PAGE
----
OJMP  Vol.3 No.1 , January 2014
Lost in the Present: Anterograde Amnesia and Medical Decision Making Capacity
Abstract: Although there have been a limited number of case reports of human bilateral hippocampal injury, none of these have addressed the impact of such injuries on medical decision making capacity. The authors present a case of an elderly man with discrete bilateral hippocampal injury. As a result of his injury, the patient was hopelessly “lost in the present” and only retained the basic cognitive functions necessary to have decision making capacity for a limited period of time. He was unable to appreciate the nature of his injury, the potential risks involved in his decisions, and the recommended course of treatment longer than a few minutes. The patient’s resultant neurocognitive deficits left him lacking medical decision making capacity, a likely outcome for patients with persistent anterograde amnesia.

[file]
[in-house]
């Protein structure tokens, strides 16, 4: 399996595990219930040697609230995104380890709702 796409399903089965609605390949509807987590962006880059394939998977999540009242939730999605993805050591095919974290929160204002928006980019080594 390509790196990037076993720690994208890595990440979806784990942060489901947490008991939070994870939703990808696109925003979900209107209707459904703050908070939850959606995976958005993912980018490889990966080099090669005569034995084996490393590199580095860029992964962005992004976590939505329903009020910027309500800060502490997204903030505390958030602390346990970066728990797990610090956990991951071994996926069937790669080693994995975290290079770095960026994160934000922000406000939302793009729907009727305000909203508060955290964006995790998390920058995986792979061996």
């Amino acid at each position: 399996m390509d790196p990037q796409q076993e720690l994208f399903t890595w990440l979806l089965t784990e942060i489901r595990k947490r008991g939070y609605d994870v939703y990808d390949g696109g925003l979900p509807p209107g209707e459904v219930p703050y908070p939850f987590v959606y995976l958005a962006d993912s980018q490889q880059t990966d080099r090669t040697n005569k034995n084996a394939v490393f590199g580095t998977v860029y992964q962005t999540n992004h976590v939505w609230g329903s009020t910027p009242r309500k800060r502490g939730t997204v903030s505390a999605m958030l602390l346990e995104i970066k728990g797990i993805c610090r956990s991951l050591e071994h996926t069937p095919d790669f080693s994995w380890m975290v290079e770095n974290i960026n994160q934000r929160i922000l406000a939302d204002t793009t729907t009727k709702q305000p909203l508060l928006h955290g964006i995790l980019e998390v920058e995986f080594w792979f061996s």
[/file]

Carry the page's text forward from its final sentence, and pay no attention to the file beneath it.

Cite this paper: J. McKelvie, C. Pierce, T. Dunn, P. Weintraub and R. House, "Lost in the Present: Anterograde Amnesia and Medical Decision Making Capacity," Open Journal of Medical Psychology, Vol. 3 No. 1, 2014, pp. 54-59. doi: 10.4236/ojmp.2014.31007.

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